Southeast Metro Stormwater rain garden, Centennial, Colorado

Southeast Metro Stormwater rain garden, Centennial, Colorado

Southeast Metro Stormwater Authority model rain garden, Centennial, Colo.
Next, we stopped in to visit a rain garden in the ‘front yard’ of the Southeast Metro Stormwater Authority. Planted with native grasses rippling in the breeze, it is a beautiful oasis and a testament to designing with nature.

Cherry Creek Valley Ecological Park, Centennial, Colorado

Cherry Creek Valley Ecological Park, Centennial, Colorado

Cherry Creek Valley Ecological Park, Centennial, Colo.
The final stop was the ‘crown jewel’ of the tour — a 25-acre park featuring restored riparian areas along Cherry Creek in the middle of the town of Centennial. The Cherry Creek Valley Ecological Park blends restored riparian areas and wetlands, where the slopes of the Creek were reshaped and replanted with native vegetation. A wooden boardwalk winds through wetland areas, and playful ‘rock’ drop structures maintain the Creek channel while providing a place for kids to splash and play in the water. Sure enough, while we were visiting, a large group of preschool children and their teachers and parents were taking full advantage of the sunny day to enjoy the water and hop across the rocks.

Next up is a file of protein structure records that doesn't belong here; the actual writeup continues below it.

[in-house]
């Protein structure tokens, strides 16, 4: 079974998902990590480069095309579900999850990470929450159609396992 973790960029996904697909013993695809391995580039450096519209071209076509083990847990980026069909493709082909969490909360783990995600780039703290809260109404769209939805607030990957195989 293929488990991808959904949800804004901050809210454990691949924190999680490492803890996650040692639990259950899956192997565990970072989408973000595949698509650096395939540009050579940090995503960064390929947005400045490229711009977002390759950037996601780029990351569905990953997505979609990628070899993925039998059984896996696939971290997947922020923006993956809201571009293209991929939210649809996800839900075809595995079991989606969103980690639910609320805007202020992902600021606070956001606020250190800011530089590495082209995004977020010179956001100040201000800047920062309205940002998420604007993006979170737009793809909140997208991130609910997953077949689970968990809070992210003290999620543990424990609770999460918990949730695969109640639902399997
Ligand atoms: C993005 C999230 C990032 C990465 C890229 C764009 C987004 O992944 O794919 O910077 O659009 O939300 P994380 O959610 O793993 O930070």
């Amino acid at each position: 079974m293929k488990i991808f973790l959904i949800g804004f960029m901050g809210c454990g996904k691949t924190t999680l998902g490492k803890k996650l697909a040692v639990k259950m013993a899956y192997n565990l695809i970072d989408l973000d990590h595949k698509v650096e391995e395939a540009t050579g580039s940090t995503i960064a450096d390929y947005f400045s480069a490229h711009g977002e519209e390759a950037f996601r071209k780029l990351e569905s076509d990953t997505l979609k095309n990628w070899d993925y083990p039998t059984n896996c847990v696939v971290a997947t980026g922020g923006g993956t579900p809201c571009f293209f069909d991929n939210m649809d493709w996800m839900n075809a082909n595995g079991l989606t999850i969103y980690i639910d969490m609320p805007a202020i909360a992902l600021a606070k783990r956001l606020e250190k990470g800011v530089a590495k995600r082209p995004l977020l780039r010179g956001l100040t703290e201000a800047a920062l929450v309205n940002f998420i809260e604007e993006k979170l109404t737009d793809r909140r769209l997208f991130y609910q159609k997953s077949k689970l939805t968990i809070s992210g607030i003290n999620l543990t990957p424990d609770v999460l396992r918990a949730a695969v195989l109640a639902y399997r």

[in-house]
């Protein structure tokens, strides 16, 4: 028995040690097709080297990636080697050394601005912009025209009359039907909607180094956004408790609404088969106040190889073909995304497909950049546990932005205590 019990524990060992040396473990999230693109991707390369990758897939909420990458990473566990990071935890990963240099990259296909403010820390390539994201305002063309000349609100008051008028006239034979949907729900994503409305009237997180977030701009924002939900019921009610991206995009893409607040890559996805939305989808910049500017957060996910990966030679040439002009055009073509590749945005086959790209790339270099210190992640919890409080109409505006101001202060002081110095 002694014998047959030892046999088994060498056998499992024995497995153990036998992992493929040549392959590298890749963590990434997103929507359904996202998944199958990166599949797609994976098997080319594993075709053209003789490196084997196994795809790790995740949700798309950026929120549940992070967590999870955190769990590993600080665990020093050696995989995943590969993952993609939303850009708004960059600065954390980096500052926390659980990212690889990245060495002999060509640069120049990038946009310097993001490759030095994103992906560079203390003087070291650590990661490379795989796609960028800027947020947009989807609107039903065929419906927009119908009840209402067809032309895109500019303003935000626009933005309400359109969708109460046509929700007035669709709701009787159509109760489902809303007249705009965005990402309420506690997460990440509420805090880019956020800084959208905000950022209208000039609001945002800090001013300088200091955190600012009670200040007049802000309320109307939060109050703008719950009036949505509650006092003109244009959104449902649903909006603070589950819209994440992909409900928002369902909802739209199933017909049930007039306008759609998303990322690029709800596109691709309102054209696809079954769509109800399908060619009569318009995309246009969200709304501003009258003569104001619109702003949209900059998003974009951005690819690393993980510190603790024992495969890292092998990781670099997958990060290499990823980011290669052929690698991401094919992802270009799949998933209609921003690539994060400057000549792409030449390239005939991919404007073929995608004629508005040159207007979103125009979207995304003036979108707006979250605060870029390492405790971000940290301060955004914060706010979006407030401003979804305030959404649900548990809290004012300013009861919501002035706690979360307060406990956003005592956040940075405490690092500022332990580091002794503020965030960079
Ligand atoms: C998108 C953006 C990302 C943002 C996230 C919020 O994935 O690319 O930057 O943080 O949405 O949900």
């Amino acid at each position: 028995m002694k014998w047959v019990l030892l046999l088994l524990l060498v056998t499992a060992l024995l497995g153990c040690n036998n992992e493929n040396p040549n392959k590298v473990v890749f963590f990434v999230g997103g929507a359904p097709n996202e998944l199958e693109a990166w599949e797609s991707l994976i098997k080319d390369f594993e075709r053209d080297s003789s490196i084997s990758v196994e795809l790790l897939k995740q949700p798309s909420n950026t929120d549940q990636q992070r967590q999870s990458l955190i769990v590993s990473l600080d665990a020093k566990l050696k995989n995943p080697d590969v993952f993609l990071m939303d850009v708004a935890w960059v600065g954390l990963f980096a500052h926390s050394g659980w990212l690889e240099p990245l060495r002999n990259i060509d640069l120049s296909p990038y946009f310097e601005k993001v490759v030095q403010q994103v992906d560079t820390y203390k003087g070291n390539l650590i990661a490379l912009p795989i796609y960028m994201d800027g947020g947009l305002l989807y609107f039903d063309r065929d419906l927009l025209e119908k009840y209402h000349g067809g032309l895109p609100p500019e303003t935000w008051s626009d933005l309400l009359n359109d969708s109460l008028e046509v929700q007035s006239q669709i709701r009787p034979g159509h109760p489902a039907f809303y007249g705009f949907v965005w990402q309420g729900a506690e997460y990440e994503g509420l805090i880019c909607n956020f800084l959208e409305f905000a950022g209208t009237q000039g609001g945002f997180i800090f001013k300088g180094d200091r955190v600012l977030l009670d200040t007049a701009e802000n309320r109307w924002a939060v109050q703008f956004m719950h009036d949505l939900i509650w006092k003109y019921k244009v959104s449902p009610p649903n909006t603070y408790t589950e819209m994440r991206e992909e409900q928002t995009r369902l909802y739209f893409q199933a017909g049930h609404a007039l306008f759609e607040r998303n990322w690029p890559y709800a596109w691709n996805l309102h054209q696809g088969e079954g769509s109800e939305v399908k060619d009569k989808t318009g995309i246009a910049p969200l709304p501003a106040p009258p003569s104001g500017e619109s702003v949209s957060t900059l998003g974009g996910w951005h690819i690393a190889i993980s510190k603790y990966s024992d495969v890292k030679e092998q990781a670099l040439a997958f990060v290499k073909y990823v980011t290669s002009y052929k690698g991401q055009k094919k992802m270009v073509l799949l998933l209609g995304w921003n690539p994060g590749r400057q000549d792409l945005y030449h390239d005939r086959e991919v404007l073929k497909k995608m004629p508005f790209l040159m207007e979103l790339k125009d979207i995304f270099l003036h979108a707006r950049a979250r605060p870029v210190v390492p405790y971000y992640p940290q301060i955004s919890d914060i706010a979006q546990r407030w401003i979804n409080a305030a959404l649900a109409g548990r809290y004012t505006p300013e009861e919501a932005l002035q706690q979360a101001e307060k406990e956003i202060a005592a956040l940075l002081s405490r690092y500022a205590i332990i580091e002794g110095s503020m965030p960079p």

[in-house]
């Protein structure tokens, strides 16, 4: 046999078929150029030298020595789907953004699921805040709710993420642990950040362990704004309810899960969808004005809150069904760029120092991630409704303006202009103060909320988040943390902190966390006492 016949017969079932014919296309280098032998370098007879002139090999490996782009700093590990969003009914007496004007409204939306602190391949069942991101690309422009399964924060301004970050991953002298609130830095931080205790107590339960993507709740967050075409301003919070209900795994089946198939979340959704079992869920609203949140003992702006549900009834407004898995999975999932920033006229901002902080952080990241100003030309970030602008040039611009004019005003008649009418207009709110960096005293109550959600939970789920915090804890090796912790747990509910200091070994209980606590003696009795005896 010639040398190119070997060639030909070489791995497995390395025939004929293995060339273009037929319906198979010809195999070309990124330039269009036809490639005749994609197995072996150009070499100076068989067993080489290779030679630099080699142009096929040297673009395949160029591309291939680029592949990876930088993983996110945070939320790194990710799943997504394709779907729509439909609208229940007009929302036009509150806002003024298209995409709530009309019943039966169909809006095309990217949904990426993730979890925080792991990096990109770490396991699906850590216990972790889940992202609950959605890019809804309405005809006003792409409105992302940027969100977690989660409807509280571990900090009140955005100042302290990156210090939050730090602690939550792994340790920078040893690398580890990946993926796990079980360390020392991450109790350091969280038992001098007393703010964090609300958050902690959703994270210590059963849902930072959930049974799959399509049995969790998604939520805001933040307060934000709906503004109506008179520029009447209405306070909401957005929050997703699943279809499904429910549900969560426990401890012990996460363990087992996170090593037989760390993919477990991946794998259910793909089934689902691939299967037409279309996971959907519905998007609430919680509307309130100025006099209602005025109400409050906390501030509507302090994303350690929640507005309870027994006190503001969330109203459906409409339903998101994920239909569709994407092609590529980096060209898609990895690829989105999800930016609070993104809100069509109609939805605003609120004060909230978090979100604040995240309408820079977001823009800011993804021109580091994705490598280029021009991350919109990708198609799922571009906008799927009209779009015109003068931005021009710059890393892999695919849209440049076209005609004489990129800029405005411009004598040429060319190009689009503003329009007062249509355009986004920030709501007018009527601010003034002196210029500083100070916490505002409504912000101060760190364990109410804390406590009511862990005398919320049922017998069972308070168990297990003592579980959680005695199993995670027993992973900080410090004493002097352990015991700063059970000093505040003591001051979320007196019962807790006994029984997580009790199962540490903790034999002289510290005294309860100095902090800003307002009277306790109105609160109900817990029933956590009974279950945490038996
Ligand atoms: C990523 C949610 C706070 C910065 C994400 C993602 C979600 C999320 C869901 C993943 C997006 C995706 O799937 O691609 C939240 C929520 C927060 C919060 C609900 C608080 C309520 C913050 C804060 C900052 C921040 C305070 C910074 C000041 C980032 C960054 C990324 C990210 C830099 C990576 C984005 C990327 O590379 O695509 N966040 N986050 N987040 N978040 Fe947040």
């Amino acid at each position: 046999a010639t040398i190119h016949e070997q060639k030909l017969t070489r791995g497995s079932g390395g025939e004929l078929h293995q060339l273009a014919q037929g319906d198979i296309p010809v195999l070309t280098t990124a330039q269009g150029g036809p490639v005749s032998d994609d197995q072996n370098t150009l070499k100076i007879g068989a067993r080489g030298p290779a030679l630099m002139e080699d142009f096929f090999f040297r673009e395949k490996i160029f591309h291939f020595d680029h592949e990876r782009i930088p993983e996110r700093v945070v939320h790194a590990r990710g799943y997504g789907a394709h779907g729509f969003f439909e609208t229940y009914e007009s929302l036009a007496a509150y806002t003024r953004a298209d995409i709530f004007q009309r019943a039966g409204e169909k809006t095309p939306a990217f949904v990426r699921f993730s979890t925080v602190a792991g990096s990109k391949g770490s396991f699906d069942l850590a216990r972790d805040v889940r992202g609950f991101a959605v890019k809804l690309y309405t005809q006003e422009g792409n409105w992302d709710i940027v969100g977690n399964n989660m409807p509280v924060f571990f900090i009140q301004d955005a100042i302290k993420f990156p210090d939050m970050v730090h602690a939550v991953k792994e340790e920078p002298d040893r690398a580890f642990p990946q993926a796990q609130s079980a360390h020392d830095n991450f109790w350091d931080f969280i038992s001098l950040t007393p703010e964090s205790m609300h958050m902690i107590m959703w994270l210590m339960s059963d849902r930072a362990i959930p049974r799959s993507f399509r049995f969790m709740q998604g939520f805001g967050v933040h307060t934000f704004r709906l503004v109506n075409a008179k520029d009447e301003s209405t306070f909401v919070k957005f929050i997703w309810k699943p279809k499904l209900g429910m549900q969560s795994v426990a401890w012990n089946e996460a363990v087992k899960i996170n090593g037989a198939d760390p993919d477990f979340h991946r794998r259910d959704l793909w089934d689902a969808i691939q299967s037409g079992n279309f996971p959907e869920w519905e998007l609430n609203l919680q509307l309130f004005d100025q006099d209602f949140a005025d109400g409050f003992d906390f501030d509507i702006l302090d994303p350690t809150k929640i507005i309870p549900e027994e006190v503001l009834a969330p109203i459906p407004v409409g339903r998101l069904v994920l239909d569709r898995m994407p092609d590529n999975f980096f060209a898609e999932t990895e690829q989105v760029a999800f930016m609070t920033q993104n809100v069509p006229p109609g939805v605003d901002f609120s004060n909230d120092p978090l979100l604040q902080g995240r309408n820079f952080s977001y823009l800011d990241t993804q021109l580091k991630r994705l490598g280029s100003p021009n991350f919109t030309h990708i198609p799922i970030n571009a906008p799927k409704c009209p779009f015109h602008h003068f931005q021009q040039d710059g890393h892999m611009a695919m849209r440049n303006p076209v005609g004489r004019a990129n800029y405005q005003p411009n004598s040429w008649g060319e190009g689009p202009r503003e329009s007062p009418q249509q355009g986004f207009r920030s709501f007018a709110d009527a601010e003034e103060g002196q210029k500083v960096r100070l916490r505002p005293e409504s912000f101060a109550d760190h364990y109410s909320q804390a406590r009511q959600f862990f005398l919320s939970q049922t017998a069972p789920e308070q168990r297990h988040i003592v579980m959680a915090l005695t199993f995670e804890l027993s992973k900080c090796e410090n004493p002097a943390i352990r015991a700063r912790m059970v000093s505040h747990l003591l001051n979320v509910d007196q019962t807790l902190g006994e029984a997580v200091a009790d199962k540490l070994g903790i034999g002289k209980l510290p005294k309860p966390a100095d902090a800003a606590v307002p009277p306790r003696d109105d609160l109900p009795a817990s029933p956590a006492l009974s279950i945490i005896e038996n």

This project is an inspiring collaboration between Urban Drainage and Flood Control, Arapaho County, Southeast Metro Stormwater Authority, Parker Jordan Metropolitan Authority District and others. The park’s features reduce erosion of phosphorus-laden sediment that would end up in Cherry Creek Reservoir, while providing a fantastic nature-based educational amenity for local residents. The pride that the watershed partners take in this project was very evident and well deserved!

EPA appreciated the opportunity to learn about the great work the Cherry Creek Stewardship Partners and their member organizations are doing. Seeing locally led water quality protection in action reminds us why we do what we do!

About the author: Ayn Schmit is Senior Adviser in the Region 8 Office of Water Protection.